Part of the moving process for us is downsizing. Smaller living quarters, lower costs, fewer cars, and less “stuff.” Meg is in the process of sorting through the “stuff” right now, both in our house and in our storage unit. We eventually want to get down to a neat, tidy life for two vibrant empty-nesters with room for the kids to come visit. But part of that will involve getting rid of many things that don’t fit into our life anymore.
So there are 4 piles: stuff we’re giving to one or the other of the boys, who are staying in the Midwest; junk; stuff we’ll keep and take to Portland with us; and finally, stuff we can sell.
Selling it is my job.
With computer-related tasks being one category of things I actually can do from 1800 miles away, I am spending a lot of time lately putting stuff up on CraigsList and eBay to see what kind of coin we can rake in from some of the more practical things that we won’t need, and which are firmly on the good side of the line between “stuff” and “junk”. So far, the list is pretty unusual.
There are some basics, like the couch and love seat set, and the accompanying end/coffee tables. Too big for any apartment, so off it goes. Similarly, the papasan chair that our son loved dearly while he had room for it. But he won’t have room in the dorm, nor will we in the new place. Buh-bye…
Filing cabinets, the chest freezer, some very tall and sturdy bookshelves. All practical and still of some value to somebody, or so we think. Most of that stuff is gone already.
Then the list starts to go slightly askew. A brand new in the box ceiling fan that we bought for some room, at some point, for some reason. Never installed it. A dimmer switch with remote control — probably to install in the room with the ceiling fan — never even opened the package. A bike rack/carrier for the trunk of your car, that I’m certain I had some use for at one point, but never actually used.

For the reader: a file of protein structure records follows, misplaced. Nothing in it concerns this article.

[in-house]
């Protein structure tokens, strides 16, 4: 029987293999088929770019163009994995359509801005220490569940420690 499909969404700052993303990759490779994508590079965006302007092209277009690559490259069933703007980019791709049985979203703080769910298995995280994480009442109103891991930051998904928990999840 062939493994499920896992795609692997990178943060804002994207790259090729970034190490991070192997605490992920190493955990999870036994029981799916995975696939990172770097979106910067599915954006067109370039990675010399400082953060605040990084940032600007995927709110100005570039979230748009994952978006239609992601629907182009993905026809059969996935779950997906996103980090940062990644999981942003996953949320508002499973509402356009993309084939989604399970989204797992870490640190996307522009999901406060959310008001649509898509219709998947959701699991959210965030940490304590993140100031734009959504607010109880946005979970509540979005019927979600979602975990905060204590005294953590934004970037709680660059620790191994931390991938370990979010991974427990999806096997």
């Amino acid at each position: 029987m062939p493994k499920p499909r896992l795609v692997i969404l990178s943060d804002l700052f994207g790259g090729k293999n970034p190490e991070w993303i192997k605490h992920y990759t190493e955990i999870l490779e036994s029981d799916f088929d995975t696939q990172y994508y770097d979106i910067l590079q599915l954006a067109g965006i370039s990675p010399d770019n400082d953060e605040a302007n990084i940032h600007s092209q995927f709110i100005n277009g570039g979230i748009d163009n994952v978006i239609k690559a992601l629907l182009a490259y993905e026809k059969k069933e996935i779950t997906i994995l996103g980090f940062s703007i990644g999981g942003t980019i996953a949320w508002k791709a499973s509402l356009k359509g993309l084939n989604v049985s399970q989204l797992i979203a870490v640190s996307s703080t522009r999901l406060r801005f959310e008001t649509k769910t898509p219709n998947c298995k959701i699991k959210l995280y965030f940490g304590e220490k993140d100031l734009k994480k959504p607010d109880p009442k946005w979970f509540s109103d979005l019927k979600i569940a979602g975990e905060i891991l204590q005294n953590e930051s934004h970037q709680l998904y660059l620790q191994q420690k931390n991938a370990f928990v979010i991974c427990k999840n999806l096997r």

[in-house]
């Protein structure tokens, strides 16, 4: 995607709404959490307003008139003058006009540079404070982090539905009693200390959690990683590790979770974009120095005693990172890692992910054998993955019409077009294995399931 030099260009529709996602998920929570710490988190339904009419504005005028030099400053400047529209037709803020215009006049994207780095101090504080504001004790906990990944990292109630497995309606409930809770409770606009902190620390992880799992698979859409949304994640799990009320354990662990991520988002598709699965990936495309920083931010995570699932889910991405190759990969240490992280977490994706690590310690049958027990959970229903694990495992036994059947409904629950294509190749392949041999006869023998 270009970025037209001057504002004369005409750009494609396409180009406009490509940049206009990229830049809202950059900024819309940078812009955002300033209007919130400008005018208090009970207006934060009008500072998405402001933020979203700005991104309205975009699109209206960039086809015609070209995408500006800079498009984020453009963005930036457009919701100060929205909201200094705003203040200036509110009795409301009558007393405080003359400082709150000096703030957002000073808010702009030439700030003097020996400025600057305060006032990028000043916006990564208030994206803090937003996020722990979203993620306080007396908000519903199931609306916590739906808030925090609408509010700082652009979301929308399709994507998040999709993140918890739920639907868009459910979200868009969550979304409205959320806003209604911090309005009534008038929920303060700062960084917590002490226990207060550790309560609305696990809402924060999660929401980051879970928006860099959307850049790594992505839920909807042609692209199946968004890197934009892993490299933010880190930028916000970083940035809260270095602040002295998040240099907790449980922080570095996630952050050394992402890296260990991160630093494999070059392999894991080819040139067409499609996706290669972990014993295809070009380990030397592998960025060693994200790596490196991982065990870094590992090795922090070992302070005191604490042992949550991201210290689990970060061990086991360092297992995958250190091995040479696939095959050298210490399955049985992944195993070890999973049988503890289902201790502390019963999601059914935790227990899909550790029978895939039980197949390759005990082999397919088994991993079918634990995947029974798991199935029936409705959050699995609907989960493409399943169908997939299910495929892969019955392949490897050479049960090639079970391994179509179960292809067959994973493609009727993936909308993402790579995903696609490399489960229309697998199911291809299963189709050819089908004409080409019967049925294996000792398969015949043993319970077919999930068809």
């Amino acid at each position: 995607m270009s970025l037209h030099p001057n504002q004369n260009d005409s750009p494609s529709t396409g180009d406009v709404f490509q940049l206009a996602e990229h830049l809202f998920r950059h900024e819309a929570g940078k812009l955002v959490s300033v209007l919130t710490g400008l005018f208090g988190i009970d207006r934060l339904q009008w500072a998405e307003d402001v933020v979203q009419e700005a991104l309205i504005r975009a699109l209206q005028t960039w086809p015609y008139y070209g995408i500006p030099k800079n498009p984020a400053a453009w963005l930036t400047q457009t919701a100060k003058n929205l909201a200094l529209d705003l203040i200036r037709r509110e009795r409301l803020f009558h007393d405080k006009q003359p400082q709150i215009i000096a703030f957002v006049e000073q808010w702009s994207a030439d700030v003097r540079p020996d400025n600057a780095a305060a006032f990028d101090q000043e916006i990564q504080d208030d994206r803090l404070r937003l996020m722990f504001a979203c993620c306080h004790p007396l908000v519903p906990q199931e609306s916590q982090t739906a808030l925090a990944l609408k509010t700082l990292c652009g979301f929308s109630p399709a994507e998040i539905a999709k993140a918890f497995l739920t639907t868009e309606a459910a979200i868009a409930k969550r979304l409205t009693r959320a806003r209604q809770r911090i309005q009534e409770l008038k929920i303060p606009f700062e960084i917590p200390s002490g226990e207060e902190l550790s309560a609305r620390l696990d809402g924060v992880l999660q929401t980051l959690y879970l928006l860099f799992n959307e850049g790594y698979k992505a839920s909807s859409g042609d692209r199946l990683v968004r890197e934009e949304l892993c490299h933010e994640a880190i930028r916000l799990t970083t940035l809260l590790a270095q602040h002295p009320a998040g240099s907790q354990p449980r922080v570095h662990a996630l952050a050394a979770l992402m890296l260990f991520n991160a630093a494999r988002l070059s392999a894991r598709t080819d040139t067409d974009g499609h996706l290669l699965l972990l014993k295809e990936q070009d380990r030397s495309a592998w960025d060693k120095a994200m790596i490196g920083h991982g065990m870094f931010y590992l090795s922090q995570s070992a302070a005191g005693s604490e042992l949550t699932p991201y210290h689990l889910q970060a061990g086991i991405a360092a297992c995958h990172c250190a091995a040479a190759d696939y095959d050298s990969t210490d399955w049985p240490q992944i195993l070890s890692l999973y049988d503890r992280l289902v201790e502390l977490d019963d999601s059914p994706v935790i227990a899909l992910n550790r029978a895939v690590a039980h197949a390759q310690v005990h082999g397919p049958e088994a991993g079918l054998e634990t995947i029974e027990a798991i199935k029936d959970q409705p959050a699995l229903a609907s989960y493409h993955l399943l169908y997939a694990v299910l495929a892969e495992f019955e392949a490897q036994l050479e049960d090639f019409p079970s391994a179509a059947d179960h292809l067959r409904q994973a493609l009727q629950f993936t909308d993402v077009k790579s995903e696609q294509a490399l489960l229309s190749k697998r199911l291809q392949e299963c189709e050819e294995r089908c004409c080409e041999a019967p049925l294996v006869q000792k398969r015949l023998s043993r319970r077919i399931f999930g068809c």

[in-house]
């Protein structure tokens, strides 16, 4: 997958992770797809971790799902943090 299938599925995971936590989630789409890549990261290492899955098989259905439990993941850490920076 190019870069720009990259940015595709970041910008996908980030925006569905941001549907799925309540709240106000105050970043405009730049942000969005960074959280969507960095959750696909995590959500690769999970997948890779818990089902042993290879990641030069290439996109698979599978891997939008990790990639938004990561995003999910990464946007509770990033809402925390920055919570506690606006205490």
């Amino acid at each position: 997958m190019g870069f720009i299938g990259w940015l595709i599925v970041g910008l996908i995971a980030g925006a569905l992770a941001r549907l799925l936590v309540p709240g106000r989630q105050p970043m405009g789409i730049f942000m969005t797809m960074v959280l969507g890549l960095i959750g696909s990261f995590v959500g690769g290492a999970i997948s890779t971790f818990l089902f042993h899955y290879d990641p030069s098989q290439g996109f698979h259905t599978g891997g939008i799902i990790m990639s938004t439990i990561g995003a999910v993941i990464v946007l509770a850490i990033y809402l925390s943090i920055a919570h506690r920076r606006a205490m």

Two pairs of rollerblades. Two pair of women’s shoes. Toddler-sized water-shoe/sandals, never worn a day. No takers yet on any of these.
We have a Wii. I mean, we know that somewhere in the stack of debris within which Meg and the kids are living there exists a Wii — we just can’t find it. We can find all the games, all the controllers, all the accessories, even the instructions. But no actual Wii. If and when that shows up, we’ll sell that too.
There is some stuff we’re still using that we’ll try to get some cash for later: a sectional couch with a sleeper sofa and 2 ottomans; and a 36″ tube television that weighs about 1250 lbs.
Miscellaneous parts from Matt’s old drum set; a flatbed scanner that dates back to the late 20th century; and my well-loved but totally impractical to try to ship out west, Weber kettle barbecue. Dangerously close to crossing over from “stuff” to “junk” here, methinks.
But the one that made me chuckle the most was this. At a certain point I got sick of the firewood pile sliding down and falling over and making me clean it up every 3 or 4 days. So I grabbed some lumber I had up in the rafters and built a firewood rack. Got some cheap casters from the hardware store so it would roll nicely, and they had brakes on them so the thing would stay put when I parked it. Ugly as heck, heavy as a fridge, and nicely beaten up by gently-tossed firewood.
Some guy actually gave me 20 bucks for it.
We’re only about halfway through the storage unit, though I think we’ve uncovered all the treasures that are going to be worth anything to anybody. We’ve raked in $145 so far, hopefully with more on the way. And the added benefit on top of the Benjamins is the extra room in the house, the garage, and the storage unit.
One man’s trash is another man’s treasure; I think CraigsList and eBay have proven that beyond a shadow of a doubt.